When I wrote the post, “Becoming a Vegetarian,” I received a comment from Karen Taggart, spokesman for a new Web site called PETA Prime. PETA is an organization called People for the Ethical Treatment of Animals.
Taggart wrote the following comment on my blog:
Rita: When and why did you become a vegan?
Karen: I stopped eating meat about 20 years ago, and it was because of PETA! I didn’t work here at the time, but was always an animal lover. So after reading more and more of the information PETA produced about cruelty to animals, I knew I had to make the change. I then went vegan about six or so years later. For me it was definitely a progression.
I have always had dogs in my family, and when I was younger I never understood my mother’s explanation about why we ate cows and not dogs. Then after giving up beef, I learned more about how cows were mistreated in dairy industry, and chickens in the egg industry, and I didn’t want any part of the whole thing. So I stopped eating all meat, fish, dairy and eggs… but I have to say I have never really missed it.
I learned to really cook after I switched to a vegan diet, and I can tell you that we eat very well in my house! I also stopped wearing leather and wool; I never wore fur. It all just felt right. People always ask me if I am vegan for ethical, spiritual, health, or environmental reasons, and I just simply say, “Yes!”
Rita: How did you become involved with PETA? What's your job? What do you find to be the most rewarding things about working for PETA?
Karen: I first became involved in PETA about 20 years ago when I first starting thinking about becoming vegetarian and began exploring animal rights issues. I’ve been a supporter all along, and have attended a few protests, but I didn’t start working professionally with the PETA Foundation until early in 2008. It’s been amazing!
The most rewarding part of the job is working everyday with smart, dedicated, creative people who show up every day ready to make a real difference. From a selfish perspective, it’s also nice working with people to whom I don’t need to explain every day my beliefs about animals and who understand that occasionally I need to take some sick leave to take my dogs to the doctor.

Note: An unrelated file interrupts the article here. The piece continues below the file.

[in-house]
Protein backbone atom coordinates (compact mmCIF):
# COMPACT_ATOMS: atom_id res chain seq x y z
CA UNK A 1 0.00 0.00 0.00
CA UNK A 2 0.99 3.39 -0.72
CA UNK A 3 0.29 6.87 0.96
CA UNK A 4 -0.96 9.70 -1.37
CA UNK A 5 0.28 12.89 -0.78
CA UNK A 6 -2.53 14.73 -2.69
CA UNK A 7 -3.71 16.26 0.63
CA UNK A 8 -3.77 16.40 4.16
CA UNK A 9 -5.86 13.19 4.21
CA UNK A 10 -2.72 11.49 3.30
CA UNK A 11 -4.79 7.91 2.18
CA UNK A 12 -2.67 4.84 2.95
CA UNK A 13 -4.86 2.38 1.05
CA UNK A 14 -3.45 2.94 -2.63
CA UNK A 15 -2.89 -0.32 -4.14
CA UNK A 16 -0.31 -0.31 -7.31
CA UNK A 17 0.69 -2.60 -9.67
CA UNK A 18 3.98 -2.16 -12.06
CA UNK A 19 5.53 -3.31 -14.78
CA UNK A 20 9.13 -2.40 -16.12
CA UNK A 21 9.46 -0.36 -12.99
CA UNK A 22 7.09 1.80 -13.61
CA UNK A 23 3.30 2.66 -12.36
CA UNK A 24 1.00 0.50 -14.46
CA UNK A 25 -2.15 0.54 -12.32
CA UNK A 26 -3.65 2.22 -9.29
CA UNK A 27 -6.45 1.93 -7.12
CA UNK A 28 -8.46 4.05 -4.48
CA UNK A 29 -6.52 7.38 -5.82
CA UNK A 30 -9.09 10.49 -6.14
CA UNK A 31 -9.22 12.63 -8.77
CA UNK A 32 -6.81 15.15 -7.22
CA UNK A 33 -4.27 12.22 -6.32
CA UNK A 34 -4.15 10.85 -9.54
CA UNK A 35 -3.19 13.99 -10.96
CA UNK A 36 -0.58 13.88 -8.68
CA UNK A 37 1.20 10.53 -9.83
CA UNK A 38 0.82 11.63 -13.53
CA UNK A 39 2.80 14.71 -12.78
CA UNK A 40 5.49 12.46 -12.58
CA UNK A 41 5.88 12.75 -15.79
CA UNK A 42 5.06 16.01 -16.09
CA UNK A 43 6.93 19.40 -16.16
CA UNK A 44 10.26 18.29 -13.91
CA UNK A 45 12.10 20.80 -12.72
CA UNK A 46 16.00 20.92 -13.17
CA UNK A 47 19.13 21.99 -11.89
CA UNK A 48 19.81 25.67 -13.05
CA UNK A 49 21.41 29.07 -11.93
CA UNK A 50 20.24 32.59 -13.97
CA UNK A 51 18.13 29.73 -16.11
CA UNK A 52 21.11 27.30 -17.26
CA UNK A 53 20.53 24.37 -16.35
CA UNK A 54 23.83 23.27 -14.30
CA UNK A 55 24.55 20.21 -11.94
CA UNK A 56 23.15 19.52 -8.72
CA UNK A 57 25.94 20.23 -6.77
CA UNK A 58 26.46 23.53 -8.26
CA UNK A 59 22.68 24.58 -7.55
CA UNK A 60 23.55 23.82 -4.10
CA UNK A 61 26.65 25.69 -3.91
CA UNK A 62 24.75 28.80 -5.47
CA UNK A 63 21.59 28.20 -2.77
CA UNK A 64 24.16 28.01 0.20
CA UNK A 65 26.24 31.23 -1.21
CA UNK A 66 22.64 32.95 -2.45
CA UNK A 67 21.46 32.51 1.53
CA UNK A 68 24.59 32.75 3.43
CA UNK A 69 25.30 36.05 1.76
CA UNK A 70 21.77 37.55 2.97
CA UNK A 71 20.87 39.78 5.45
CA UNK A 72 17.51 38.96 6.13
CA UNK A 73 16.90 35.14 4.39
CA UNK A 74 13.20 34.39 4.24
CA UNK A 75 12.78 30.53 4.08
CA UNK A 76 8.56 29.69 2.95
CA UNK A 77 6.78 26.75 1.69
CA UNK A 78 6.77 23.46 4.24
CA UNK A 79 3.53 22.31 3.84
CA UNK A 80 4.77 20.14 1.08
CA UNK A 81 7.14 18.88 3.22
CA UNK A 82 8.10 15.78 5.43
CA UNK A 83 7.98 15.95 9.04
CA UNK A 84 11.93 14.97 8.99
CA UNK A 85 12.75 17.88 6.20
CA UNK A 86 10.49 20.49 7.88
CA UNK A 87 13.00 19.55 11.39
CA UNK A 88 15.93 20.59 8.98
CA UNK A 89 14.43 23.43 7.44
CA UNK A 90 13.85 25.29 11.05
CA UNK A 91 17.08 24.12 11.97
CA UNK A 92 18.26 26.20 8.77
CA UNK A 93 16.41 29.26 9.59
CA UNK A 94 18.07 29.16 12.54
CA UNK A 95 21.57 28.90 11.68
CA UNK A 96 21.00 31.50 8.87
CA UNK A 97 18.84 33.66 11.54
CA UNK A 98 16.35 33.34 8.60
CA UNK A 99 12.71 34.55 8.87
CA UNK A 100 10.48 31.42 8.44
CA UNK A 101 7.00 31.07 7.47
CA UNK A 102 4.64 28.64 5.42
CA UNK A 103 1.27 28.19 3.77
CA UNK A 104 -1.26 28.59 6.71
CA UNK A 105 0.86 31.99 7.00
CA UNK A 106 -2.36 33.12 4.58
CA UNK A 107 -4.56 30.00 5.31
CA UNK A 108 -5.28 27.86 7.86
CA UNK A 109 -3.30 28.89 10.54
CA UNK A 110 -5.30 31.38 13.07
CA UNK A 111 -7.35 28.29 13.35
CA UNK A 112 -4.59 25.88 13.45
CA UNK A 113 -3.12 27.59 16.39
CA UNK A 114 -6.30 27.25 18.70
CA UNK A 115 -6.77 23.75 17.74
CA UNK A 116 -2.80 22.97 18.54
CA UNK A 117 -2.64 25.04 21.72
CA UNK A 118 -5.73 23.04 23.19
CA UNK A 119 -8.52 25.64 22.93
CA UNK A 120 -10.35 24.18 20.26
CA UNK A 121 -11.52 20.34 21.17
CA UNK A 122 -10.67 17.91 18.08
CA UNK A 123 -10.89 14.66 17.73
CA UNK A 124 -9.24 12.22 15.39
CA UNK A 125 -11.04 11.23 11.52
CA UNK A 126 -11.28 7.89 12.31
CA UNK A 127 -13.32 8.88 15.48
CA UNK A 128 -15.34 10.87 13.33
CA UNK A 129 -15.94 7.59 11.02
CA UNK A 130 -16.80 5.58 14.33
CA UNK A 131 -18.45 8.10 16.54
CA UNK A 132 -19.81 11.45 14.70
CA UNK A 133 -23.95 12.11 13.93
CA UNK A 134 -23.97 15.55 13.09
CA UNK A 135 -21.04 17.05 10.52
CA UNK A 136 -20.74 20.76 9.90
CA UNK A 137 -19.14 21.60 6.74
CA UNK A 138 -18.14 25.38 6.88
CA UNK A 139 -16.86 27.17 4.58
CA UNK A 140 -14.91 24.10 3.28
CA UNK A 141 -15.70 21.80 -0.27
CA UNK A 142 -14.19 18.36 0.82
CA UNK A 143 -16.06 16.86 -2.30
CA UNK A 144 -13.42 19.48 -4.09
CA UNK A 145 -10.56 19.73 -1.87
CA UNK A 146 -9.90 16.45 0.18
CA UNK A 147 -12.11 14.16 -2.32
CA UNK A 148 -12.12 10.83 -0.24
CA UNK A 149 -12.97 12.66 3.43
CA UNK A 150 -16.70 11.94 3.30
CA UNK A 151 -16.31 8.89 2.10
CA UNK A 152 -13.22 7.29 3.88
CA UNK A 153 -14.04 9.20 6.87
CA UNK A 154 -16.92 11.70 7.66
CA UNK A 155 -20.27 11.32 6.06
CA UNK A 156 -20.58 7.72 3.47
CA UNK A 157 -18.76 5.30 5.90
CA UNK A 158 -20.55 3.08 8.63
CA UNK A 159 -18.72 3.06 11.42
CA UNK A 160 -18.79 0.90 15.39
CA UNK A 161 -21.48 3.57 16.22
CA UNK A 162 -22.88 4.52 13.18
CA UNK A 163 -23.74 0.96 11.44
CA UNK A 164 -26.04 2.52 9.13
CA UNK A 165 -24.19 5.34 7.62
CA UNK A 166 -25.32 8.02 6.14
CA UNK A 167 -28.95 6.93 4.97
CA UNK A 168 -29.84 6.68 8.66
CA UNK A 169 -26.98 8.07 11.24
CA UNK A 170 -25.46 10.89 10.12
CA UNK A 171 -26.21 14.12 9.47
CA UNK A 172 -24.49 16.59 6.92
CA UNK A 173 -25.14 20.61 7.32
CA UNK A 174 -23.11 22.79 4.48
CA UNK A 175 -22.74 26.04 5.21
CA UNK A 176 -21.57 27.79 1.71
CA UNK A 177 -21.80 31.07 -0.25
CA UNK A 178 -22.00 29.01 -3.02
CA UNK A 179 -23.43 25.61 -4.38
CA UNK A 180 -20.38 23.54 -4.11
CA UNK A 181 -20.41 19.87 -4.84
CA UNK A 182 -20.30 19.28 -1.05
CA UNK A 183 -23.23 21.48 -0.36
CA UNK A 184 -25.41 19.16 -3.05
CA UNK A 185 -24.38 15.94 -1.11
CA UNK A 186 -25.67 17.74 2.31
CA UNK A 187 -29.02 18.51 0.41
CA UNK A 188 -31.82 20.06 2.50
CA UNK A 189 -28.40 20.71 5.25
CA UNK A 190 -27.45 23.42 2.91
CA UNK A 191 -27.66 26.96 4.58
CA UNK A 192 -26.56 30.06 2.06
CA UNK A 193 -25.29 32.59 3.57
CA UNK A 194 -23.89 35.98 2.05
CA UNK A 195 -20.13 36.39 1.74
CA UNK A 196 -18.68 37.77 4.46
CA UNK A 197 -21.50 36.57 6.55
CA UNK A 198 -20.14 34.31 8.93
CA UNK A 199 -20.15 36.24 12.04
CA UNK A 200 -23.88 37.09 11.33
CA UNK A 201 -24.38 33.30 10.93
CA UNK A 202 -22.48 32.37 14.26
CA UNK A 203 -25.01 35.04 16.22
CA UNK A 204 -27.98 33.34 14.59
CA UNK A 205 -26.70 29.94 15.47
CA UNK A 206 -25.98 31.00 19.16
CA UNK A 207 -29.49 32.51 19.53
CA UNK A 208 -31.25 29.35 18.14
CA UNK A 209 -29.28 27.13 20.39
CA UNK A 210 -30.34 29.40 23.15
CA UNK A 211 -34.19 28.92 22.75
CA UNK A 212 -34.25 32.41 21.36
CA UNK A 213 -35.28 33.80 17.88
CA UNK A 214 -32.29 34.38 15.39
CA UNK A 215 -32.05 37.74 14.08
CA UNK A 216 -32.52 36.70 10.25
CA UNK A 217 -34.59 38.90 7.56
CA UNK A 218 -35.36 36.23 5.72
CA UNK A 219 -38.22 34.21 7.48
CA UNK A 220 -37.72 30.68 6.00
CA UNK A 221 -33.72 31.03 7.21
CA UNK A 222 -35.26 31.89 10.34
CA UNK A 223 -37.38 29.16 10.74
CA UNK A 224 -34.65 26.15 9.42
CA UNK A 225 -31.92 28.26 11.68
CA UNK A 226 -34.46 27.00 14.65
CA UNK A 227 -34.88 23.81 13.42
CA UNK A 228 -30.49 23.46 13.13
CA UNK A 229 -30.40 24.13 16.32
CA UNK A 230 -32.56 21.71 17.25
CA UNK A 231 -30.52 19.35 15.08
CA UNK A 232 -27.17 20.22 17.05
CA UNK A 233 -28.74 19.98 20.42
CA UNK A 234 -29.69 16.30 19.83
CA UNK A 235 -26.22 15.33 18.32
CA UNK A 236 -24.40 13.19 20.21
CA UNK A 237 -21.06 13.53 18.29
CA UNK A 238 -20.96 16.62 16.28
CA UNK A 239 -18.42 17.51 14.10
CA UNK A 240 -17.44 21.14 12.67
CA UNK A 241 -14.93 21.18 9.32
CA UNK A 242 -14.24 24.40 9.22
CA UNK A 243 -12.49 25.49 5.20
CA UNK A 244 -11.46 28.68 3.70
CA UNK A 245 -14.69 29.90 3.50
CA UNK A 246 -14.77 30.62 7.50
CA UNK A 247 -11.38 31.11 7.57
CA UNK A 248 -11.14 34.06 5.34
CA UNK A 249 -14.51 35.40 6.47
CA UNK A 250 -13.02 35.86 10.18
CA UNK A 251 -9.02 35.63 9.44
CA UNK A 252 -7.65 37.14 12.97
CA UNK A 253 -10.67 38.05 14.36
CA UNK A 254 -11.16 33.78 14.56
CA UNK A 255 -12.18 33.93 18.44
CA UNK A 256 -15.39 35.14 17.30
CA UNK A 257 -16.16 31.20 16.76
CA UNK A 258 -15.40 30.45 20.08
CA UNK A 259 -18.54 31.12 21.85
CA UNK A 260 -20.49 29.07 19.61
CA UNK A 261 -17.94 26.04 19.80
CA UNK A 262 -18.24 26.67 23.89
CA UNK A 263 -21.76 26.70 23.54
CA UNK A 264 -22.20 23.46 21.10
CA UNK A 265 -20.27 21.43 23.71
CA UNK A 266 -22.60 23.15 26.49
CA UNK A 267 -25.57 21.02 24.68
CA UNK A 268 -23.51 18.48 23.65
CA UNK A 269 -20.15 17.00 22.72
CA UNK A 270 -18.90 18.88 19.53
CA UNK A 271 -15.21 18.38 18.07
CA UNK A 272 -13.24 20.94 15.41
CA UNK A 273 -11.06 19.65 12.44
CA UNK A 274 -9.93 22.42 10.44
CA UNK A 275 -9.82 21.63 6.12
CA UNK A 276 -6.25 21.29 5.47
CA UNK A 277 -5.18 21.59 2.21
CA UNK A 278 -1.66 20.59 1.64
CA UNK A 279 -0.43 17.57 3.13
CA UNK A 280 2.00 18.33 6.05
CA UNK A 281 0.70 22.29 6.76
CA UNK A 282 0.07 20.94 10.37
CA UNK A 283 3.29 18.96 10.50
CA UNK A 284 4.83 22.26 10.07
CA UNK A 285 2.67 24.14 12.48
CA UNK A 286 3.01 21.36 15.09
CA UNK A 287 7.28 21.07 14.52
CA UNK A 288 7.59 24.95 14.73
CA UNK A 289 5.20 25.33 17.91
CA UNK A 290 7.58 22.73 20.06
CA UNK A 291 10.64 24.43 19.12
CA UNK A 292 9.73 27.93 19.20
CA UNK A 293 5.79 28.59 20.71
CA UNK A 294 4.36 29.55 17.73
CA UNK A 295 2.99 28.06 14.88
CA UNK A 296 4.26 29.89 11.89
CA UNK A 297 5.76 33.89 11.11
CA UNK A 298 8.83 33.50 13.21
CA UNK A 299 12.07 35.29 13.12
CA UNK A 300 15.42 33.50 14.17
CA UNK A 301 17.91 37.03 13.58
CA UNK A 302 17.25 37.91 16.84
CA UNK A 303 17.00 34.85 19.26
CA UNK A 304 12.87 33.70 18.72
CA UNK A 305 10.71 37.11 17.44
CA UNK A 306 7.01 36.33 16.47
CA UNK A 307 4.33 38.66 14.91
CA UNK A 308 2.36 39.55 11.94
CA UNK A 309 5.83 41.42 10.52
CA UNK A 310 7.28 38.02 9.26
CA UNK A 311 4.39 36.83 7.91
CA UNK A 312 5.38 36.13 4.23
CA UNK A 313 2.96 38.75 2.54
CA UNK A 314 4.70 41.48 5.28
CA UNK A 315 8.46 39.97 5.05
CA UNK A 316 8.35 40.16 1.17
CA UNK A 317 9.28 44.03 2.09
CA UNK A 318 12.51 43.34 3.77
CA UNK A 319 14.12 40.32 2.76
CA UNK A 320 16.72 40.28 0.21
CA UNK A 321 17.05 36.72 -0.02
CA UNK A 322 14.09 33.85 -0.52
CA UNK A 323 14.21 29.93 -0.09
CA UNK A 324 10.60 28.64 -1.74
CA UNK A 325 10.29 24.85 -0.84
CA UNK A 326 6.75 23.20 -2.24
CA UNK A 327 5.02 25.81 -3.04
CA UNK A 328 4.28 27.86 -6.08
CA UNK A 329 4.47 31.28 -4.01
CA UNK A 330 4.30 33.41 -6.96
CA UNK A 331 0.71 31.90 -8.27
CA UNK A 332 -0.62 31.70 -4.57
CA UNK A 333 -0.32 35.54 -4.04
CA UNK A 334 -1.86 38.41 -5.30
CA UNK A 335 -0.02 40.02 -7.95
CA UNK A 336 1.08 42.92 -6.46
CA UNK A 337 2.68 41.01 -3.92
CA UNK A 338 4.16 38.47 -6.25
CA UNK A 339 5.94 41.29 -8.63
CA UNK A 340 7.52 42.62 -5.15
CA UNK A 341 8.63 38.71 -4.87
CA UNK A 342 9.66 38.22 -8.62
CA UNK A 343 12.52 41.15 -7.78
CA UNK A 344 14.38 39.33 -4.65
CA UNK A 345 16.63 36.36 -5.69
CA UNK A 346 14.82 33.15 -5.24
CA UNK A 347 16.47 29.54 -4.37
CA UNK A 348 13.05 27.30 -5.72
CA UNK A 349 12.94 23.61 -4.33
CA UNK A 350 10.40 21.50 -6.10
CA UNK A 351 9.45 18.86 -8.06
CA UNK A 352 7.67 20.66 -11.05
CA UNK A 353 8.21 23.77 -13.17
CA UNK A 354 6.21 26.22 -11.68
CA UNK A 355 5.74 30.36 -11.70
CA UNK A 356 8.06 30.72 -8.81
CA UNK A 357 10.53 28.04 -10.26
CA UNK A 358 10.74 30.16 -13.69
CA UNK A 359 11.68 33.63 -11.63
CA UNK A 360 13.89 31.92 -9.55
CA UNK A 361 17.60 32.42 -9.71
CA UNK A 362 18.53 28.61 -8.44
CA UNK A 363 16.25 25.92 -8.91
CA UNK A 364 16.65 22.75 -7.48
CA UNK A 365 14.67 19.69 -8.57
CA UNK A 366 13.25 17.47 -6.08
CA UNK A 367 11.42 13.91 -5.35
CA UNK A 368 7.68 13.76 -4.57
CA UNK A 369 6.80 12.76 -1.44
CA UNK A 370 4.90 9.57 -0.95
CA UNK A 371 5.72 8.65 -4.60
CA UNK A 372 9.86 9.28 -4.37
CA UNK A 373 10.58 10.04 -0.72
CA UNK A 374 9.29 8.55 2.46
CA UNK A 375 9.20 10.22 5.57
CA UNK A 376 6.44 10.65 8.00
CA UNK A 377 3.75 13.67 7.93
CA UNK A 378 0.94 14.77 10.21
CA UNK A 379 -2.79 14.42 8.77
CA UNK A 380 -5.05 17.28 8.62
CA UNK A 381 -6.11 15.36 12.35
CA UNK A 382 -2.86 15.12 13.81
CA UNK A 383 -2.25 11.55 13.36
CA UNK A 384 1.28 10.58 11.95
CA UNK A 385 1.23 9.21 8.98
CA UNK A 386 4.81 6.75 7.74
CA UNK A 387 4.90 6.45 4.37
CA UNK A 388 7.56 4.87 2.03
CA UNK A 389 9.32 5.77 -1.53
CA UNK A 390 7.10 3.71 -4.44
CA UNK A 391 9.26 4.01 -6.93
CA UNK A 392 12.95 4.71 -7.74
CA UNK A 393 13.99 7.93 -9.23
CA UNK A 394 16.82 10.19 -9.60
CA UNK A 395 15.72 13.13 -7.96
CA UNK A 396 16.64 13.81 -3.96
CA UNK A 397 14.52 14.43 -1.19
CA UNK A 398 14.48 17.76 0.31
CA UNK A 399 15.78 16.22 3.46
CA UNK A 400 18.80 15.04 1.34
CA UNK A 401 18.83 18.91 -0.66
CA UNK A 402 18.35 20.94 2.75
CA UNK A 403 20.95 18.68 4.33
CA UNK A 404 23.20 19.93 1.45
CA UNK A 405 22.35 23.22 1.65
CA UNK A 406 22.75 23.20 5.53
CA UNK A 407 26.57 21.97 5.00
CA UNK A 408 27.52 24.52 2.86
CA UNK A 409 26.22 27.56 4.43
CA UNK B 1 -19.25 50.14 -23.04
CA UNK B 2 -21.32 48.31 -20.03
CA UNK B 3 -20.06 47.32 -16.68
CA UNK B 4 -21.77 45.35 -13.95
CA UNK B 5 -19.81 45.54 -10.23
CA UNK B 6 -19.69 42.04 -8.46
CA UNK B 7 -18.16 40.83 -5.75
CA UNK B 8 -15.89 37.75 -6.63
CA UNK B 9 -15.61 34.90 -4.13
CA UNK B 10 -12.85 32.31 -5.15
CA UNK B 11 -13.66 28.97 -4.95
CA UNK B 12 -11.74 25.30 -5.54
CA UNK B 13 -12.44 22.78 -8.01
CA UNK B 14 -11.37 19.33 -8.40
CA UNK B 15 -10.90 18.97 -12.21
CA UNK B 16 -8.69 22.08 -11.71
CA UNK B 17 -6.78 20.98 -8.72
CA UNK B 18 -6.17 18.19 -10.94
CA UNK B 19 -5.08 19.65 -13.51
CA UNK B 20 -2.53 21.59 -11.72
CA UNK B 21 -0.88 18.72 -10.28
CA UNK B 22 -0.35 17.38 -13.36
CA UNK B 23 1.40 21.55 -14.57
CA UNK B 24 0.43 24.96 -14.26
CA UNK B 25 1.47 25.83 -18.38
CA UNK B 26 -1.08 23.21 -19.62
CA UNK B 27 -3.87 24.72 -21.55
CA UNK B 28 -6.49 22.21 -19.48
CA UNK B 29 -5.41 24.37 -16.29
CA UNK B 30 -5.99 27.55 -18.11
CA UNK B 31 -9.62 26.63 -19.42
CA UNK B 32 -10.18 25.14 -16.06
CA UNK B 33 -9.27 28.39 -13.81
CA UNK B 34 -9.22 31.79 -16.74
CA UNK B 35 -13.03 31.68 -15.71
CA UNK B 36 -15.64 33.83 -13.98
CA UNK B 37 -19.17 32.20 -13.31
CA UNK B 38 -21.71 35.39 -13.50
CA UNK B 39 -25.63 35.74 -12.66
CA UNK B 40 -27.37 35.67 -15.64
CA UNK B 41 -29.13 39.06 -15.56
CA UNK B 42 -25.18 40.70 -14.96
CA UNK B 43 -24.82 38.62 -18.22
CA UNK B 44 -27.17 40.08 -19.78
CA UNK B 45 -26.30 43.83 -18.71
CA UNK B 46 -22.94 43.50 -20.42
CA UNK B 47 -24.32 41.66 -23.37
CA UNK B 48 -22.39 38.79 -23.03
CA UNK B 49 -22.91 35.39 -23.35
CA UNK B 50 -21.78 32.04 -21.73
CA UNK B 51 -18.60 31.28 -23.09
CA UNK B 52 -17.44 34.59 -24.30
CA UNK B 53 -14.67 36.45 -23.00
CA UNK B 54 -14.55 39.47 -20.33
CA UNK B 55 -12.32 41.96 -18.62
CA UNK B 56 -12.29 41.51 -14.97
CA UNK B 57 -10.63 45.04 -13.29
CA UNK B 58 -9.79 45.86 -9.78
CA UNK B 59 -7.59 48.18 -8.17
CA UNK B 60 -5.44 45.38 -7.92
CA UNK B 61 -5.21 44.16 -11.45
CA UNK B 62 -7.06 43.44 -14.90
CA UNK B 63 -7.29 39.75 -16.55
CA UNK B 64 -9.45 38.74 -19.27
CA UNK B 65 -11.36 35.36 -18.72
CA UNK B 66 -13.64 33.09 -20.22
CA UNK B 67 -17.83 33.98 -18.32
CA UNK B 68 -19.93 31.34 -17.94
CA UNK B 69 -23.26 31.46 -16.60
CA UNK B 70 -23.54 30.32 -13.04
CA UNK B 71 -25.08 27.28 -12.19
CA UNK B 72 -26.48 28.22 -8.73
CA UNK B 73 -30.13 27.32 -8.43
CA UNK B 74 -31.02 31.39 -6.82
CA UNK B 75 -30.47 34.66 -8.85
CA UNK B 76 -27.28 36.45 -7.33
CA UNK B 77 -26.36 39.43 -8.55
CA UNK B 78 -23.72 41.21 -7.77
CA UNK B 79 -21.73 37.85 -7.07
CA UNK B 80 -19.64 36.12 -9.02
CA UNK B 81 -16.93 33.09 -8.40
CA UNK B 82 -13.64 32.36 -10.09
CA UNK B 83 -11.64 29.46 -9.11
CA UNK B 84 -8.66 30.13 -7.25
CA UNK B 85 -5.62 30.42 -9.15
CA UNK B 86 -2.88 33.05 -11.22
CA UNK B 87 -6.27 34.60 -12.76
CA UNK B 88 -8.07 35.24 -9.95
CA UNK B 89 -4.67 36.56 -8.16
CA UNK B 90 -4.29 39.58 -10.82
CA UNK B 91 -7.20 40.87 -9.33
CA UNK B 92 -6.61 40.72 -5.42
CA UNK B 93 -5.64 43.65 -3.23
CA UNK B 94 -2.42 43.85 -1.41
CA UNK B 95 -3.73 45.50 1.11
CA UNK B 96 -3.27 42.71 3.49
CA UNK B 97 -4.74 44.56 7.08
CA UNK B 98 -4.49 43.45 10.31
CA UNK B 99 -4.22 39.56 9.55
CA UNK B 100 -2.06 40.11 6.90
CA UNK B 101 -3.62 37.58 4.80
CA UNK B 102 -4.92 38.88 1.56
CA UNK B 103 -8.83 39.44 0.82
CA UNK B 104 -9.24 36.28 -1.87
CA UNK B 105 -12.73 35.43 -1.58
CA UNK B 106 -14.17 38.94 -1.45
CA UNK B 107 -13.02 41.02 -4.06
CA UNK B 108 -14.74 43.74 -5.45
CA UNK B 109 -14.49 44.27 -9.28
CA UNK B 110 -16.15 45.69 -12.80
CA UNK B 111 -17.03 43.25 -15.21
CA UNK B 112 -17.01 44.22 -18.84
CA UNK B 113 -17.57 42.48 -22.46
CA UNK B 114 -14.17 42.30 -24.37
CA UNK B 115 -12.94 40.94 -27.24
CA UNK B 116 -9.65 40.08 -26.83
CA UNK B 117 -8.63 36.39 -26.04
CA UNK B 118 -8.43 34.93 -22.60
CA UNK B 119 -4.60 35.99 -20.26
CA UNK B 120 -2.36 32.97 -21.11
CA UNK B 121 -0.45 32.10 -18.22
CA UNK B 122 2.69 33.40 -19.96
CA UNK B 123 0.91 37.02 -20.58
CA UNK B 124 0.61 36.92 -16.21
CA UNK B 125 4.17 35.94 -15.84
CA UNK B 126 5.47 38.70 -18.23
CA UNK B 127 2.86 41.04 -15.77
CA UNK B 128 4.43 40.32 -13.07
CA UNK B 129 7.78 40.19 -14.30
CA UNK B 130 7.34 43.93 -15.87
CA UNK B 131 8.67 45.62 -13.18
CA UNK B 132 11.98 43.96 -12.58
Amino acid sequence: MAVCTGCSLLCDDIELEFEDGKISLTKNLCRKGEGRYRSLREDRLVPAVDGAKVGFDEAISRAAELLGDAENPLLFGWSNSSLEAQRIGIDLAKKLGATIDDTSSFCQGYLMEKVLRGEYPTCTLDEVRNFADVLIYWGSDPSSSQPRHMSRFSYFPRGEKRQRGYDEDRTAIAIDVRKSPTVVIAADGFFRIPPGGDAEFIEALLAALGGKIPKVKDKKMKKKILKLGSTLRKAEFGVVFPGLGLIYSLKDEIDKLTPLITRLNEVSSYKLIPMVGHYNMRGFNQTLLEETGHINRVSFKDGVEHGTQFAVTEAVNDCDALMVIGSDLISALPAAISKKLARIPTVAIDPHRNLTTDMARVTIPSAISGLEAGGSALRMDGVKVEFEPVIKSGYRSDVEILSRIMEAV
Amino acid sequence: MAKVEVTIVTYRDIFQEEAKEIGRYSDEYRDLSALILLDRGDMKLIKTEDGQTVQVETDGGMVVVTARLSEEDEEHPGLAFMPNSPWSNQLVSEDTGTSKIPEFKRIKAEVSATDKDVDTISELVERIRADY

My job is great in that I get to work with almost every department to help make sure that PETA members are engaged, involved, and supported. One part of my job is managing the PETA Prime blog, which I love! It’s becoming quite the community…
Rita: What's the mission of PETA and what are its goals?
Karen: There’s a great section on our Web site that explains all of the answers to your questions much more eloquently than I can.
PETA, with more than 2 million members and supporters, is the largest animal rights organization in the world.
PETA focuses its attention on the four areas in which the largest numbers of animals suffer the most intensely for the longest periods of time: on factory farms, in laboratories, in the clothing trade, and in the entertainment industry. We also work on a variety of other issues, including the cruel killing of beavers, birds, and other ‘pests,’ and the abuse of backyard dogs.
PETA works through public education, cruelty investigations, research, animal rescue, legislation, special events, celebrity involvement, and protest campaigns.
Rita: Why should people switch to a vegetarian diet?
Karen: Vegetarian diets help people live longer, healthier lives, while making the Earth better for the people and animals who inhabit it. David Jenkins, a researcher at the Clinical Risk Factor Modification Center at St. Michael’s Hospital in Toronto, said that “the evidence is pretty strong that vegans, who eat no animal products, have the best cardiovascular health profile and the lowest cholesterol levels.”
Tomorrow’s post, “New Vegetarian Web Site Focuses on Baby Boomers – Part 2,” will continue Karen Taggart’s interview on PETA Prime.